12 Great Jazz Albums from 2021

Despite what we're sometimes led to believe, jazz hasn't been relegated to the halls of academia, it isn't background music, and it certainly isn't dead. It's constantly in the DNA of the music that does dominate the zeitgeist in the 21st century, including tons of today's best hip hop and electronic music, and it pops up in some of today's rock, pop, metal, folk, and other styles of music too. On top of all that, jazz itself is full of musicians who continue to innovate, push the genre forward, and blend it with other styles of music. If you haven't been actively seeking out new music in the jazz realm, you might be surprised at what you'll find, and at how similar some of it is to the aforementioned styles of music.

There were hundreds of jazz albums released in 2021, and we've put together a list of 12 great ones that we think everyone should hear (including a few that are also on our main year-end list). We're not calling it the 12 "best," because the truth is we haven't devoured enough of 2021's jazz albums to make that call, but we think these are 12 very strong ones that would appeal to you whether you're a student of the Blue Note catalog or you're just kinda curious what new stuff the genre has to offer.

Read on for the list, in no particular order, and if your favorite jazz album of 2021 isn't here, leave it in the comments.

Floating Points, Pharoah Sanders & The London Symphony Orchestra - Promises
Luaka Bop

For his first major album in over a decade, spiritual jazz legend (and Alice and John Coltrane collaborator) Pharoah Sanders teamed up with jazz-friendly electronic musician Floating Points and The London Symphony Orchestra, and the result is an album unlike anything that either Pharoah Sanders or Floating Points have ever made. Owing just as much to ambient music as it does to jazz, it's a blissful, ethereal, meditative album that revolves around a simple keyboard and saxophone motif that repeats and morphs and evolves throughout the album's nine movements but always lands back where it began. It's far more bare than Pharoah Sanders' maximalist classics, but its simplicity is deceptive and its melodies are some of 2021's most hypnotic and enduring.

Pick this up on marble vinyl here.


Sons of Kemet - Black to the Future

Shabaka Hutchings remains at the forefront of the thrilling London jazz scene, and between his groups Sons of Kemet, Shabaka and the Ancestors, and The Comet Is Coming, rarely a year passes without a top-tier new album from him. This year brought Black to the Future, the latest album from the maximalist Afrobeat-tinged Sons of Kemet, and it's yet another stunning piece of work from Shabaka & co. With appearances from Moor Mother, Angel Bat Dawid, Kojey Radical, Lianne La Havas, and others, it sounds even more communal than Sons of Kemet usually do, and those artists help incorporate elements of spoken word, hip hop, R&B, and more. The instrumentation is lively and constantly in motion, and it was largely inspired by the mass social/political unrest of 2020, but it sounds hopeful and uplifting. As the album title implies, this is music that's working towards a better future.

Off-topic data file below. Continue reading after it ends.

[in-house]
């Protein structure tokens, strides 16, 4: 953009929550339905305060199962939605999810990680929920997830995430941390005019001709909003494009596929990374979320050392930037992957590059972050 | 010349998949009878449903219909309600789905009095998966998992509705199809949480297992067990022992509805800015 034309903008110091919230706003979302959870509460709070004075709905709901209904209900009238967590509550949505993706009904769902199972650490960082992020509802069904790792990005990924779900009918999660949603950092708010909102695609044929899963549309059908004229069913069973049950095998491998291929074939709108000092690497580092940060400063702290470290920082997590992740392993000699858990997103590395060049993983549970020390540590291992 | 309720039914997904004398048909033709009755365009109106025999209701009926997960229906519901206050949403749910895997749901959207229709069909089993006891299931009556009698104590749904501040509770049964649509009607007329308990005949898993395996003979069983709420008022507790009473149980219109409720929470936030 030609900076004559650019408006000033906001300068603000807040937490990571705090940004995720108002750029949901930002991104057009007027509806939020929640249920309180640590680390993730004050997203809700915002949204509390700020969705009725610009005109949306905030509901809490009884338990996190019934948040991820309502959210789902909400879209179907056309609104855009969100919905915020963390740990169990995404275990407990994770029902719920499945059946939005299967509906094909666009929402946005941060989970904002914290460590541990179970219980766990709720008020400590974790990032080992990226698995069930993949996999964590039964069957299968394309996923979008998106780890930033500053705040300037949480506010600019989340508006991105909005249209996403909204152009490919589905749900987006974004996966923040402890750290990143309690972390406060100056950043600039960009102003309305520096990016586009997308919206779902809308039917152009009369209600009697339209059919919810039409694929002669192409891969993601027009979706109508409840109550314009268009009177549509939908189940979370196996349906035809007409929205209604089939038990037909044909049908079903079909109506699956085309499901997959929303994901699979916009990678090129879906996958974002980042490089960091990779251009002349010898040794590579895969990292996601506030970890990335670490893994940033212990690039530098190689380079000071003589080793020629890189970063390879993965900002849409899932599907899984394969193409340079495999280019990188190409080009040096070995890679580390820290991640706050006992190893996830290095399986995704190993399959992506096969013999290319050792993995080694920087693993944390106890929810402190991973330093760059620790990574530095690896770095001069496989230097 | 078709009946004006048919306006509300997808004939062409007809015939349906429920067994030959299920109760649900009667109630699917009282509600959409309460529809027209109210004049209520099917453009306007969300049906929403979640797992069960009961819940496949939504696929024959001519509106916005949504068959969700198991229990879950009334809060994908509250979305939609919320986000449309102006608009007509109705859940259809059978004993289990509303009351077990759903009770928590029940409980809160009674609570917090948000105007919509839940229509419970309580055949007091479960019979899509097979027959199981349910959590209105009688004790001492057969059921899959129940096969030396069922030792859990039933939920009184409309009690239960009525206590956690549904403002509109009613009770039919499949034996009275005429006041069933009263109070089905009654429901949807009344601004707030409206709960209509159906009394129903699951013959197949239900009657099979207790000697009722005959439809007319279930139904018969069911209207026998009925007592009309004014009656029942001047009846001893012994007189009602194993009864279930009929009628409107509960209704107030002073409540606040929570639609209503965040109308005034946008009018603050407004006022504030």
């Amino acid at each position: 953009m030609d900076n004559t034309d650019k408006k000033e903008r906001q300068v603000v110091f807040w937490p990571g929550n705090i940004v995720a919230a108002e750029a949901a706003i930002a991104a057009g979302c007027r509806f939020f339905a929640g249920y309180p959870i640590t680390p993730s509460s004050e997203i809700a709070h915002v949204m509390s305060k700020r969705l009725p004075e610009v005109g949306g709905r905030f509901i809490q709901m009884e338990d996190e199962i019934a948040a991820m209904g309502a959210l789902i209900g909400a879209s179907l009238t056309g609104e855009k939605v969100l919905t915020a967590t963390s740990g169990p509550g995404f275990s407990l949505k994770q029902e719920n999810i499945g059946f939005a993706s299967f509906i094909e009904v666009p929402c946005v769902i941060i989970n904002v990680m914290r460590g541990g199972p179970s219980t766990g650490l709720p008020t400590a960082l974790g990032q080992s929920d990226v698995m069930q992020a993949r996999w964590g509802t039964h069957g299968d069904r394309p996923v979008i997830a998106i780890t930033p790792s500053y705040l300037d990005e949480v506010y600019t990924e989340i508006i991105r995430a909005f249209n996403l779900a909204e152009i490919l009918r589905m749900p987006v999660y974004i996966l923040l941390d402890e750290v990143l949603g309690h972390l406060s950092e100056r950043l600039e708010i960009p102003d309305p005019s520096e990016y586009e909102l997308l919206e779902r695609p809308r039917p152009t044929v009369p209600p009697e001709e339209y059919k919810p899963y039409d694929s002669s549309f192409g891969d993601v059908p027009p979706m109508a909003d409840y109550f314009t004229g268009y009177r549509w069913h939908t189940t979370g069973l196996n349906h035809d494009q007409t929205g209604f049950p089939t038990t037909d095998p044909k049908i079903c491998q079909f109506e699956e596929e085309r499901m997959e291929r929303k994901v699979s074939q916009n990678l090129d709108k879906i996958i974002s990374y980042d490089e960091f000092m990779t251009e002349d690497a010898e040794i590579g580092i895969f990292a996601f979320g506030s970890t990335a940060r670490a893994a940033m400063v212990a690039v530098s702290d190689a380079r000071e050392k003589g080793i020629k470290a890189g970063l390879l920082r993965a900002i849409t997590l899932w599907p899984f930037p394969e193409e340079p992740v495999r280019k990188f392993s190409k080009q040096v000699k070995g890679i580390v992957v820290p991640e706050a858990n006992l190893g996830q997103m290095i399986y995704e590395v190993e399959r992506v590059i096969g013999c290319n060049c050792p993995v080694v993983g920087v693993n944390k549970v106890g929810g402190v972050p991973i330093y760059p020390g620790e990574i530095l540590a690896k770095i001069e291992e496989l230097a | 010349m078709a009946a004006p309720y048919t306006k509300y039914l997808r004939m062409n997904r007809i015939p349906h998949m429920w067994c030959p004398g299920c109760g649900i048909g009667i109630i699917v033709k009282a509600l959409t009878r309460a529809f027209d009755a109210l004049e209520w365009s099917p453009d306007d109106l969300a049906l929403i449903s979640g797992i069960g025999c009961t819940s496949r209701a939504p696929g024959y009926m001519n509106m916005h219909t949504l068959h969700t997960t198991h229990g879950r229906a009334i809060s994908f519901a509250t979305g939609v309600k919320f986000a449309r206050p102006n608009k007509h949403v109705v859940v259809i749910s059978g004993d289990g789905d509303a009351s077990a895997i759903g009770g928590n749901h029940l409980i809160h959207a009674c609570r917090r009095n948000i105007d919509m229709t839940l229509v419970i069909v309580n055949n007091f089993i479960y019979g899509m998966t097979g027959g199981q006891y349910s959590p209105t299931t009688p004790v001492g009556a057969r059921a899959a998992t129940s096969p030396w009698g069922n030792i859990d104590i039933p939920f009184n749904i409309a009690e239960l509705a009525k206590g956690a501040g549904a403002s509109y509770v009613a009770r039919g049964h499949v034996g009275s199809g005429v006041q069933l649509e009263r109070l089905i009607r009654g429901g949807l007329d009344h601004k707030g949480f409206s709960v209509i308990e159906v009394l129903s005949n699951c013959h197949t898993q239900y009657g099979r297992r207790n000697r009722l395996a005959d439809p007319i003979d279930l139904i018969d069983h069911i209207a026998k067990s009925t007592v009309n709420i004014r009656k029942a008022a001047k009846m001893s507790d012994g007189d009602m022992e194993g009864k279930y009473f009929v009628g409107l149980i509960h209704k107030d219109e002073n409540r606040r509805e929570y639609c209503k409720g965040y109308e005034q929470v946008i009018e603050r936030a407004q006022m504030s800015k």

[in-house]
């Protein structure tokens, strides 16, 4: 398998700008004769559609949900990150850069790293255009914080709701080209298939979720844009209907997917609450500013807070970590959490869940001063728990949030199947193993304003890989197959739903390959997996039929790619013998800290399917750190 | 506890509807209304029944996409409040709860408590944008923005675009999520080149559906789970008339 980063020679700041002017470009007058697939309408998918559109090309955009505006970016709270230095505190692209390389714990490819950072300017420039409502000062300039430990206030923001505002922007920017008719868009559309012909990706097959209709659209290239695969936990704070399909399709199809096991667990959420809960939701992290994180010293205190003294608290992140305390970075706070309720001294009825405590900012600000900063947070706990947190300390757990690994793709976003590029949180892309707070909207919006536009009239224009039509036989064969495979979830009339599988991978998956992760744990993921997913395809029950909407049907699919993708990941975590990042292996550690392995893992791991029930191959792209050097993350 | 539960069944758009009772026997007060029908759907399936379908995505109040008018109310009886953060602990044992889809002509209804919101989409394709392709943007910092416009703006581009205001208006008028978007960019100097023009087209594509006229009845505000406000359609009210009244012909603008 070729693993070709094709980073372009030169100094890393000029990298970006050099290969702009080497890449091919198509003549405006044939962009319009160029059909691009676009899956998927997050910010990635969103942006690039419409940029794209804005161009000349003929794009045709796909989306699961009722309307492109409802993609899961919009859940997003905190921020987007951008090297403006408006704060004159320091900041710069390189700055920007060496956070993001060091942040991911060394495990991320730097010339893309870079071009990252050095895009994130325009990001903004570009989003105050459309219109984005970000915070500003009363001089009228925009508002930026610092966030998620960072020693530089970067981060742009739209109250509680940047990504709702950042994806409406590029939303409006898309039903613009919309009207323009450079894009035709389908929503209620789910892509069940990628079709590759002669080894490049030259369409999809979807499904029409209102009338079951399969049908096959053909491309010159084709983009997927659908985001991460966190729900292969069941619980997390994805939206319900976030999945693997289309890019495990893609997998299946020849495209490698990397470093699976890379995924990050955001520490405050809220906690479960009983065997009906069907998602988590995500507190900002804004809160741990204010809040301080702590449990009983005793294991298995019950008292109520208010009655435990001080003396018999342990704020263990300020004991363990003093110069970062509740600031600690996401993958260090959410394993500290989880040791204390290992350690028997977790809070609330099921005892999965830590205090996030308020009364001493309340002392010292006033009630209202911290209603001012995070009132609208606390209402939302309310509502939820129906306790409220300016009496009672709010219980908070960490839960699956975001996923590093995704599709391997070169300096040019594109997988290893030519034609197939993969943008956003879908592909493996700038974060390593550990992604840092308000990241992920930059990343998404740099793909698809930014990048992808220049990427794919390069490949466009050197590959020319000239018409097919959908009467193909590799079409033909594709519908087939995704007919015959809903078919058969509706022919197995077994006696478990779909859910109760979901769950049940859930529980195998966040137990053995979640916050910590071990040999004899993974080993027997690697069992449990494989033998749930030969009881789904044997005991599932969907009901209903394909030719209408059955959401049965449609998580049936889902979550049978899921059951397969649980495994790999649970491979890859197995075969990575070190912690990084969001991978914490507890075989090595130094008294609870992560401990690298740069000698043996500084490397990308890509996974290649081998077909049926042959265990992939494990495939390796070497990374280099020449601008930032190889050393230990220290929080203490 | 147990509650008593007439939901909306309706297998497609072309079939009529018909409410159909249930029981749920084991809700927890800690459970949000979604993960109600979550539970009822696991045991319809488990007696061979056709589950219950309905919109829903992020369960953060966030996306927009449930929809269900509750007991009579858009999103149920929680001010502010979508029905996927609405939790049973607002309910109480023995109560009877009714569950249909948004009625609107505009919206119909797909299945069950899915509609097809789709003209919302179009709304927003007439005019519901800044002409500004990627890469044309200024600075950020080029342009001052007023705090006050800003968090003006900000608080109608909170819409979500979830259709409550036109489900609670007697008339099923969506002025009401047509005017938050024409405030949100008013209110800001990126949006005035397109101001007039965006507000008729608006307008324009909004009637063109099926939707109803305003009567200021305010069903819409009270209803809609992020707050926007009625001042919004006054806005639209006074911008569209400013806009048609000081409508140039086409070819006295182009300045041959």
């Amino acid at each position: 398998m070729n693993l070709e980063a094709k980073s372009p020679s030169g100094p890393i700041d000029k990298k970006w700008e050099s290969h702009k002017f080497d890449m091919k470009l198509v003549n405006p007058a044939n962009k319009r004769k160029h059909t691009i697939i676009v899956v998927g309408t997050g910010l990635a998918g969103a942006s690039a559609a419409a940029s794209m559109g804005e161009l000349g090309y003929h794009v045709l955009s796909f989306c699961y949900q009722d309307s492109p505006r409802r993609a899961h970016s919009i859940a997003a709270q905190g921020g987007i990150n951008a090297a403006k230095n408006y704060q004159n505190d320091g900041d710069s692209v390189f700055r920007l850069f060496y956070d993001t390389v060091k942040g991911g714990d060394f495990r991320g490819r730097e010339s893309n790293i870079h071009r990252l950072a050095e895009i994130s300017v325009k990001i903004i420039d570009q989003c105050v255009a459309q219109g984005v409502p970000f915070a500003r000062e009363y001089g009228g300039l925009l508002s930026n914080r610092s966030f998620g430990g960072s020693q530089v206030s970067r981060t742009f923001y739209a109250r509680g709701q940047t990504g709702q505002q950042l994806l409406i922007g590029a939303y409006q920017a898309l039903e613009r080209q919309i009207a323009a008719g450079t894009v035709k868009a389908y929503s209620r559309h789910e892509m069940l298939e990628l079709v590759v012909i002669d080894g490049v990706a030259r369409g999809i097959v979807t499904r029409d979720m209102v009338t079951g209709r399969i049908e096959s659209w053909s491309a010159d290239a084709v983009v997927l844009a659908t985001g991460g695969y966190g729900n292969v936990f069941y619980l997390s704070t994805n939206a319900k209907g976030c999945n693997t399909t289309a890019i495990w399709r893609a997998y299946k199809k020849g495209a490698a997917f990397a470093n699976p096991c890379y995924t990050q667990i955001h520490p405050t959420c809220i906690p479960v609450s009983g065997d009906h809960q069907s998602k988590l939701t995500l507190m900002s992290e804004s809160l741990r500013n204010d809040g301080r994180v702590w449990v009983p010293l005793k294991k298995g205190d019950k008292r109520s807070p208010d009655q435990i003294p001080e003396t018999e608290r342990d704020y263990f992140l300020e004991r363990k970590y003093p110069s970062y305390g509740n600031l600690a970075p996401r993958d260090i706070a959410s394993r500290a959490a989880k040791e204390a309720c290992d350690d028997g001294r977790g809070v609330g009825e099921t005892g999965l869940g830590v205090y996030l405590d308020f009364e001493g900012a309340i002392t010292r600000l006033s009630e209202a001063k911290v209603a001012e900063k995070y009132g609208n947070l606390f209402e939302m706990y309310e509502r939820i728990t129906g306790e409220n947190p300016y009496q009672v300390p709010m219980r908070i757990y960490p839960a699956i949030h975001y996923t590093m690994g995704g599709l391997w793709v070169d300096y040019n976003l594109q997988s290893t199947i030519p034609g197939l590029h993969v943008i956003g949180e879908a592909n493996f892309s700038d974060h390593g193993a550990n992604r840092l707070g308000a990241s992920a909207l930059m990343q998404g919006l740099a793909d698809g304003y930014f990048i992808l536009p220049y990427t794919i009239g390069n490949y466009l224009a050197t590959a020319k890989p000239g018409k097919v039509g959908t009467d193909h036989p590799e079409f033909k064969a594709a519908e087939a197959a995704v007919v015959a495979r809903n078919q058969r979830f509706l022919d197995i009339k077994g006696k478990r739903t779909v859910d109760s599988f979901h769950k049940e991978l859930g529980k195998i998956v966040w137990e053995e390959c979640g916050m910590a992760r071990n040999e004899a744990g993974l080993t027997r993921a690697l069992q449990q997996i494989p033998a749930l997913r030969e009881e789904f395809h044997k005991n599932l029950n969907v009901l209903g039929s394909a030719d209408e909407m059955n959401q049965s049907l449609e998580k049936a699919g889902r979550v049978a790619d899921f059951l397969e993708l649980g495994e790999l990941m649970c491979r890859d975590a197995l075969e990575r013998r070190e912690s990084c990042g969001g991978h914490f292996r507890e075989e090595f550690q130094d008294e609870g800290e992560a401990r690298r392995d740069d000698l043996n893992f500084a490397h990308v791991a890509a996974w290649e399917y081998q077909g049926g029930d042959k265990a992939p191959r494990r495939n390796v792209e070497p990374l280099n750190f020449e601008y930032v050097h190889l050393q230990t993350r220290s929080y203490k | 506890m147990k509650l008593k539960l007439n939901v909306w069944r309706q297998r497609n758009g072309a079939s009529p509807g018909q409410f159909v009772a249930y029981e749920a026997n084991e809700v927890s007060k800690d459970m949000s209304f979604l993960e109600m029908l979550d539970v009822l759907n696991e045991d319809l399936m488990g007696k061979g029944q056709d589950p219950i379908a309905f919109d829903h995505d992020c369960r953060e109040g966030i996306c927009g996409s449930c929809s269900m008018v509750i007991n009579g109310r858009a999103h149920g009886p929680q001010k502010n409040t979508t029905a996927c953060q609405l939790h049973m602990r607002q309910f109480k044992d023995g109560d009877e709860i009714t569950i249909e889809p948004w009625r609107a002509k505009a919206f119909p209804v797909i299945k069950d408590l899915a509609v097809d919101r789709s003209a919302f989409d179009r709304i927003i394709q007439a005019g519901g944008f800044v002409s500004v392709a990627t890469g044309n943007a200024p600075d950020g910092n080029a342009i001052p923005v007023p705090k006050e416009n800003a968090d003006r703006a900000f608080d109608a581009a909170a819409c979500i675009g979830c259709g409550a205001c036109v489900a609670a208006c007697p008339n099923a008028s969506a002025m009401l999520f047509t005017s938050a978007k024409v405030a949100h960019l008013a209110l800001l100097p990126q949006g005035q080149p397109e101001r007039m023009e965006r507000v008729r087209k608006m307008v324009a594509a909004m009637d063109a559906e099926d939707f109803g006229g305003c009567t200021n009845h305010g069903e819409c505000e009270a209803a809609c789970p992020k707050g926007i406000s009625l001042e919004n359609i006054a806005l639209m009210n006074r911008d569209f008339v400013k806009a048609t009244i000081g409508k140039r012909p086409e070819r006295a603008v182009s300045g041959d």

Damon Locks & Black Monument Ensemble - NOW
International Anthem

A lot of protest music criticizes an unjust past, some of it hopes for a better future; Damon Locks wants to know "what happens NOW?" He and his Black Monument Ensemble (which includes Angel Bat Dawid, Ben LaMar Gay, Dana Hall, Arif Smith, and a six-piece choir) wrote this album during the tense summer of 2020, and it reverberates with the same urgency as the protesters who filled the streets at that time. The multiple vocalists and samples speak to what was happening all around us that summer (and still now), and it comes together in a way that stresses the power of community and strength in numbers, as Damon and his collaborators simultaneously provide a musical backdrop that carefully blurs the lines between jazz, soul, Afrobeat, hip hop, and more. It transcends genre in a way that's so welcoming and uniting that it can draw you in even if you're not an avid jazz or Afrobeat listener, and though the songs are informed by unrest, these electrifying rhythms and melodies never fail to lift your spirit.


Nala Sinephro - Space 1.8

If you like the Floating Points/Pharoah Sanders album and want something else to scratch a similar ambient jazz itch, the debut album from UK composer Nala Sinephro makes for a wonderful companion. Featuring contributions from Nubya Garcia and members of Ezra Collective, Maisha, Nérija, Sons of Kemet, and more, Space 1.8 features a who's who of the thriving UK jazz scene, but it doesn't really sound like any of Nala's peers and collaborators. Like the Floating Points/Pharoah Sanders album, it's presented as one grand piece broken up into various movements, and even its most minimal moments are entrancing. It incorporates elements of classic mid 20th century jazz, futuristic synths, drifting Eno-esque ambient textures, and more, resulting in an album that feels both comfortingly familiar and startlingly new.


Vijay Iyer/Linda May Han Oh/Tyshawn Sorey - Uneasy

From its tribute to police brutality victim Eric Garner ("Combat Breathing") to its lament for the Flint water crisis ("Children of Flint"), much of the music on Uneasy was written in response to unrest and injustice, and you can hear pianist Vijay Iyer, bassist Linda May Han Oh, and drummer Tyshawn Sorey's passion for the subject matter coming through in their fiery performances on this album. But even if you went in blind, not knowing any of the album's backstory or any of its song titles, Uneasy would be recognizable as some of the year's finest jazz compositions. It's one of the more traditional sounding albums on this list, with warm, acoustic instrumentation that pulls from '60s post-bop, and it feels as timeless as many of the greats of that era.


Emma-Jean Thackray - Yellow